Loaded: BlackBerry Bold: Loaded
Loaded: Loaded: BlackBerry Bold6:42 /
RIM makes a Bold new BlackBerry, HBO brings shows to iTunes for more than $1.99, and some dismal news for Sprint.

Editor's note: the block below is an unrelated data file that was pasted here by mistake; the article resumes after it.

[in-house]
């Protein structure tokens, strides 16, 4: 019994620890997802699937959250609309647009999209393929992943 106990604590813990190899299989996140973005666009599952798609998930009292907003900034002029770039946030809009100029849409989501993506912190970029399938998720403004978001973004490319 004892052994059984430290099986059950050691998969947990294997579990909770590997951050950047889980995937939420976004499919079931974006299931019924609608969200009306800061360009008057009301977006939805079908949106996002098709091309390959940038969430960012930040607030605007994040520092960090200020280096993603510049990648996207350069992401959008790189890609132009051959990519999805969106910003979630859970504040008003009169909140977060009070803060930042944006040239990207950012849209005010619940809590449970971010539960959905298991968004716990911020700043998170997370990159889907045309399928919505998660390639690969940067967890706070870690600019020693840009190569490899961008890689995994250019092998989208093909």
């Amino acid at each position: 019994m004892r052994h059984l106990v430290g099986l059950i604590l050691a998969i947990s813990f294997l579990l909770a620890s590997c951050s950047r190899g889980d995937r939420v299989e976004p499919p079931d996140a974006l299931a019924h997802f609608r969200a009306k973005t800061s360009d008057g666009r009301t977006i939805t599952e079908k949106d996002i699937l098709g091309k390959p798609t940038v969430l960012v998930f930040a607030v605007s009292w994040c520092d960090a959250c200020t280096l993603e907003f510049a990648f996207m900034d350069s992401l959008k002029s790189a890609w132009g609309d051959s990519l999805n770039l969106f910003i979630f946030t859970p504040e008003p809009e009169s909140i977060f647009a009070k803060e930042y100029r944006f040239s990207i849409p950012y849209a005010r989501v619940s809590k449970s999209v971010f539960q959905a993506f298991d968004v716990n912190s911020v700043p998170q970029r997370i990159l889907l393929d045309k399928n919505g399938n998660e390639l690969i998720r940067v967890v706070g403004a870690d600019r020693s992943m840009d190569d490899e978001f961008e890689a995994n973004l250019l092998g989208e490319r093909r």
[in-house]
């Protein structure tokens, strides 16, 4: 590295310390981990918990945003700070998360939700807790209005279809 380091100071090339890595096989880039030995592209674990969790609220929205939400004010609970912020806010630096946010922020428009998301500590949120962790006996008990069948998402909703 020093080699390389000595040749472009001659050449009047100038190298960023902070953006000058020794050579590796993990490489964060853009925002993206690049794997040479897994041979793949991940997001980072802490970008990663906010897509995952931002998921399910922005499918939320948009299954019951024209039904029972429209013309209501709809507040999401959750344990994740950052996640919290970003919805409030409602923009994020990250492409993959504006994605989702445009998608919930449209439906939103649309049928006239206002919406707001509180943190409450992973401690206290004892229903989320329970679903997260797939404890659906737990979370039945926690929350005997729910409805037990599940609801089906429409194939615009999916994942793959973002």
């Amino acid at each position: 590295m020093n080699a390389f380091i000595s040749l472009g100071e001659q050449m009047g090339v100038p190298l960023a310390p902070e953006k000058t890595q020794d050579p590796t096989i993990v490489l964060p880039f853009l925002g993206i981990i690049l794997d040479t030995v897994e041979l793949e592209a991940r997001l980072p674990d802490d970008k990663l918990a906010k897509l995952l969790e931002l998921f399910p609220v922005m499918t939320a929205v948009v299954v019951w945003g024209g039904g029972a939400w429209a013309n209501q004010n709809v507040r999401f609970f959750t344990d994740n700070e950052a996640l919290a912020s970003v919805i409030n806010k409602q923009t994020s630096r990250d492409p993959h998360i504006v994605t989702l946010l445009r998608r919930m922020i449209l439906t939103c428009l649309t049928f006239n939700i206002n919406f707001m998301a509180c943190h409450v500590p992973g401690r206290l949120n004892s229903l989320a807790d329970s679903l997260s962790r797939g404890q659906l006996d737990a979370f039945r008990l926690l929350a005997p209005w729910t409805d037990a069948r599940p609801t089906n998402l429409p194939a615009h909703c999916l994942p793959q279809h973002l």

>> If you're following my Twitters you may have expected me to wear this hat on today's show. ^M00:00:05 [ Music ] ^M00:00:06 >> That was obviously a joke. It didn't go with my outfit. Anyway, I am making an effort to Twitter lately. You can follow along my Twitter at Twitter.com slash natalidelconte or Loaded-specific Twitters at Twitter.com slash cnetloaded. Meanwhile, in today's show we have news about the new BlackBerry. HBO brings shows to iTunes for more than $1.99 and some dismal news for Sprint. It's Tuesday, May 13, I'm Natali Del Conte and it's time to get Loaded. ^M00:00:32 [ Music ] ^M00:00:34 >> Google wants to make all Website a social network. The company launched Friend Connect, which lets any Website add social elements to the site through Google. I find this to be a really logical evolution of social networks. When people ask me if there'll be a next Facebook, I always say no. I think that social networks will be built-in to the web, but they won't be their own stand-alone thing for much longer. In other Google news, the company also released a YouTube uploader for Macs. It's called Vidnik and it lets you capture and upload videos straight to YouTube from your Mac. Unlike Photo Booth, you can tag and describe your videos right from the application. You cannot however do the crazy Andy Warhol or face distortion effects like you do in Photo Booth. There's a new BlackBerry in town and it is sexy. This is the new 9000 model that a reader wrote in about a few weeks ago. Well, it's here and it's called the BlackBerry Bold. Here's some specs: 1 Gig of onboard memory. It works with HSDPA, which means it gets 3G. It can also get Wi-Fi and it has GPS capabilities, plus you can even pull music from your iTunes Library. And who is the lucky carrier, AT&T of course. It will be around $300 with a service plan later this summer. I'm quite sure one of our trusty mobile phone reviewers will get their hands on it, so stay tuned to CNET for that. Also RIM says that they partnered with Microsoft to allow Hotmail users the same posh luxury as Gmail and Yahoo Mail users. HBO is now selling shows on iTunes. Rumors that this may happen were flying around the headlines yesterday, but nowadays confirmed. Furthermore, HBO is not locked-in at the $1.99 per show rate. Apple is giving them flexible pricing options to sell the shows for more money, which ironically enough is what NBC wanted before they broke up with Apple last year. Now they go and give it to HBO -- that's cold. If you search around the HBO site on iTunes Now, you'll see that some shows are still $1.99 like Sex and the City, but some shows are $2.99 like the Sopranos. I don't agree that the Sopranos is more valuable than Sex and the City, but I'll take the cheaper price. Reuters Labs is introducing a new set of API that will let third party developers use their content throughout the Web. Now pretty much any site can nab stories, videos, and photos from Reuters and customize them to fit their own Website. The program is called Spotlight and I think it's really progressive thinking on behalf of an old media company like Reuters. Their focus should be on the reporting. Let someone else worry about distributing. ^M00:02:51 [ Music ] ^M00:02:52 >> This weekend the Loaded crew went to the Self Magazine Workout in the Park. We were looking for some health related tech because we all know how important it is to workout, right. Anyway, we did not find what we were looking for, but we still made good use of the trip. Take a look. ^M00:03:06 [ Music ] ^M00:03:10 >> So we came out here looking for tech. Today, we came up empty handed. We are looking for maybe some cool spin bikes or social network, but fortunately, we came prepared with our own tech. We have heart rate monitors. We've got one by Timex, Garmin, and Polar. We're gonna take those for a run and see what we think of that kind of technology. So let's go. ^M00:03:28 [ Music ] ^M00:03:32 >> We're here with Mark, he works on Loaded. Mark likes to workout pretty often. You can see he's a pretty fit guy. So I asked him to see what he thought of the Polar heart rate monitor. How do you like that so far? >> This is the RS800sd and it's pretty cool actually. You can pretty much do anything that you would want or expect the heart rate monitor to do. It will track your cadence, which is the amount of times that your foot hits the ground in a minute. And it will also track your speed and your distance. You can put it in running modes, cycling mode and it's not limited to that, you can also just do free exercise. One of the cool things about this software is it will take everything into account. The altitude, the speed, your distance that you've ran. It's mostly for the serious runner. It's around $370, so it's pretty expensive, but it does a lot of cool things for the money. >> So, I'll tell you a bit about the ones I'm using then, since you didn't get to test the Garmin. The Garmin also has GPS. It also does altitude and it also does training programs, but it has a touch screen around the sides, so you slide your finger around the peripheral and it doesn't respond that well. I also used the Timex and I like the Timex as well. It did all those fancy things, you know, GPS, workout, calories and all that stuff, but it's really not easy to figure out. It has something like six buttons around the peripherals and I just always have to study the manual to figure out how to get the programs that I want because what I really care about is heart rate and calories, really. So it was just kind of hard to keep that stuff going, but other than that, it was fun project. You know, I think I would probably stick with the Polar. What about you? >> Yeah, I would stick with the Polar. >> Yeah, okay. Well, should we finish our workout? >> Yes, let's go. >> Okay, maybe we can get some pizza afterwards. >> Sounds good. >> Yup. >> Double cheese. >> Yeah. ^M00:05:06 [ Music ] ^M00:05:08 >> I also tested the Mio Motiva Petit, which is a heart rate monitor that does not work with a chest strap transmitter the way the other three do. This was a minimalist watch and it only reads your heart rate if you ask it to, but not on a continuous basis. It also doesn't do GPS workout tracking, altitude functions the way the other watches do, but it is a lot more feminine. If you've got a heart rate monitor that you like or you wanna ask us questions about the ones we tested, email us at Loaded at CNET.com. I don't usually cover financial news here on Loaded, but I think Sprint's announcement yesterday is worth the mention. Basically, the company is hurting. It lost more than 1 million of its most profitable customers in the first quarter of this year leading to a loss of over $500 million. Not good. And if they're hoping that WiMax will bring them back to life, that news isn't good either. The Associated Press is reporting that iPCS, a pea of the carrier is suing to stop Sprint from moving forward with WiMax because it violates Sprints agreement not to compete with them in their markets. The good news for Sprint is that they anticipated this and have already asked the Delaware judge to rule that there is no violation. No ruling on either case just yet. Microsoft launched a video messenger this week that lets you watch videos with your friends in an instant message type window. This is called Messenger TV and you use your Windows Live or MSN account to watch MSN Videos with your friends. Yahoo's Messenger for Windows has had the ability to do this with videos for at least six months now. Those are all your headlines for today. Join us tomorrow when we sit down with Silicon Valley author Sarah Lacy. I'm Natali Del Conte with CNET TV and you've just been Loaded. ^M00:06:38 [ Music ]